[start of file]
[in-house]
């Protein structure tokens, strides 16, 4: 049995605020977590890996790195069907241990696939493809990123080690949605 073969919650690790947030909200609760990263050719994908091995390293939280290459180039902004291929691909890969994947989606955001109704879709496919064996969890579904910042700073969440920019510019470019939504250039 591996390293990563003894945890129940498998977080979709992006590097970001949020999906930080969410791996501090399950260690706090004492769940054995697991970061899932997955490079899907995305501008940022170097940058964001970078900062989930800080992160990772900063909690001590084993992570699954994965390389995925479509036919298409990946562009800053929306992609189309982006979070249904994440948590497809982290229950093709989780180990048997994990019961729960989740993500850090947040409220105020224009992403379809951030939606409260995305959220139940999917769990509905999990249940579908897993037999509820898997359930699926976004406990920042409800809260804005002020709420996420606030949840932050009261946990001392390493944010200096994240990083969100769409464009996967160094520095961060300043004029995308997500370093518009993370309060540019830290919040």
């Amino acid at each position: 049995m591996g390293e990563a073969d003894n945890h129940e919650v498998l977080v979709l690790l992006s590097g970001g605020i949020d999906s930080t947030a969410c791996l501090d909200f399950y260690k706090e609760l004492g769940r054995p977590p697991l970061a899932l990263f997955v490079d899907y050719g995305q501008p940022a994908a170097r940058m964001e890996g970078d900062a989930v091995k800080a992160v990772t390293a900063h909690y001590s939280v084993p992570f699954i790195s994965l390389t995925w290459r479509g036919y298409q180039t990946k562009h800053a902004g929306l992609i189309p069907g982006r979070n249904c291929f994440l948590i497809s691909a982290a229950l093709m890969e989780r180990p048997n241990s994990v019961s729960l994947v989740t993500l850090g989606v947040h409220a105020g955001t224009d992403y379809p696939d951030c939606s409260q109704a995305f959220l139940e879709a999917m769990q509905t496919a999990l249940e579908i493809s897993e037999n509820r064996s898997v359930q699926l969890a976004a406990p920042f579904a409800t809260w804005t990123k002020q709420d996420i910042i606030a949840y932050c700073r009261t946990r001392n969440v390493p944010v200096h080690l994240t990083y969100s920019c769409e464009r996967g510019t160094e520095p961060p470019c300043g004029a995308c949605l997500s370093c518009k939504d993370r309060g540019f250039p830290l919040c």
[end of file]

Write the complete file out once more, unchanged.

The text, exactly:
[in-house]
């Protein structure tokens, strides 16, 4: 049995605020977590890996790195069907241990696939493809990123080690949605 073969919650690790947030909200609760990263050719994908091995390293939280290459180039902004291929691909890969994947989606955001109704879709496919064996969890579904910042700073969440920019510019470019939504250039 591996390293990563003894945890129940498998977080979709992006590097970001949020999906930080969410791996501090399950260690706090004492769940054995697991970061899932997955490079899907995305501008940022170097940058964001970078900062989930800080992160990772900063909690001590084993992570699954994965390389995925479509036919298409990946562009800053929306992609189309982006979070249904994440948590497809982290229950093709989780180990048997994990019961729960989740993500850090947040409220105020224009992403379809951030939606409260995305959220139940999917769990509905999990249940579908897993037999509820898997359930699926976004406990920042409800809260804005002020709420996420606030949840932050009261946990001392390493944010200096994240990083969100769409464009996967160094520095961060300043004029995308997500370093518009993370309060540019830290919040």
């Amino acid at each position: 049995m591996g390293e990563a073969d003894n945890h129940e919650v498998l977080v979709l690790l992006s590097g970001g605020i949020d999906s930080t947030a969410c791996l501090d909200f399950y260690k706090e609760l004492g769940r054995p977590p697991l970061a899932l990263f997955v490079d899907y050719g995305q501008p940022a994908a170097r940058m964001e890996g970078d900062a989930v091995k800080a992160v990772t390293a900063h909690y001590s939280v084993p992570f699954i790195s994965l390389t995925w290459r479509g036919y298409q180039t990946k562009h800053a902004g929306l992609i189309p069907g982006r979070n249904c291929f994440l948590i497809s691909a982290a229950l093709m890969e989780r180990p048997n241990s994990v019961s729960l994947v989740t993500l850090g989606v947040h409220a105020g955001t224009d992403y379809p696939d951030c939606s409260q109704a995305f959220l139940e879709a999917m769990q509905t496919a999990l249940e579908i493809s897993e037999n509820r064996s898997v359930q699926l969890a976004a406990p920042f579904a409800t809260w804005t990123k002020q709420d996420i910042i606030a949840y932050c700073r009261t946990r001392n969440v390493p944010v200096h080690l994240t990083y969100s920019c769409e464009r996967g510019t160094e520095p961060p470019c300043g004029a995308c949605l997500s370093c518009k939504d993370r309060g540019f250039p830290l919040c």